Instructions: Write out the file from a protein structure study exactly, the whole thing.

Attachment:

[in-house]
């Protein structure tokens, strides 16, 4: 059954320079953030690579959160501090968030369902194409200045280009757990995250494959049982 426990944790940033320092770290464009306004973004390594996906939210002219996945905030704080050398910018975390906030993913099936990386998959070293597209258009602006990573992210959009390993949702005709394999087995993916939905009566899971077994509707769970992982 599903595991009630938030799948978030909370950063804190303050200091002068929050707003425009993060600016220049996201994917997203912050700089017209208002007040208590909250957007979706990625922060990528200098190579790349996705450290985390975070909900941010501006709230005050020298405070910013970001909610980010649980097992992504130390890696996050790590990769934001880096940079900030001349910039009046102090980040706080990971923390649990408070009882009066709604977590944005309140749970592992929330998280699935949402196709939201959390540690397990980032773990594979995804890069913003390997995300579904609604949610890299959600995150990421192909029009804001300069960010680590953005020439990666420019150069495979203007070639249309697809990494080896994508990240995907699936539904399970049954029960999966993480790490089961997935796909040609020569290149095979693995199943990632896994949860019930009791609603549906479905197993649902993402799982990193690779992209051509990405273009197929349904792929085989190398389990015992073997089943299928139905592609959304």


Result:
[in-house]
């Protein structure tokens, strides 16, 4: 059954320079953030690579959160501090968030369902194409200045280009757990995250494959049982 426990944790940033320092770290464009306004973004390594996906939210002219996945905030704080050398910018975390906030993913099936990386998959070293597209258009602006990573992210959009390993949702005709394999087995993916939905009566899971077994509707769970992982 599903595991009630938030799948978030909370950063804190303050200091002068929050707003425009993060600016220049996201994917997203912050700089017209208002007040208590909250957007979706990625922060990528200098190579790349996705450290985390975070909900941010501006709230005050020298405070910013970001909610980010649980097992992504130390890696996050790590990769934001880096940079900030001349910039009046102090980040706080990971923390649990408070009882009066709604977590944005309140749970592992929330998280699935949402196709939201959390540690397990980032773990594979995804890069913003390997995300579904609604949610890299959600995150990421192909029009804001300069960010680590953005020439990666420019150069495979203007070639249309697809990494080896994508990240995907699936539904399970049954029960999966993480790490089961997935796909040609020569290149095979693995199943990632896994949860019930009791609603549906479905197993649902993402799982990193690779992209051509990405273009197929349904792929085989190398389990015992073997089943299928139905592609959304």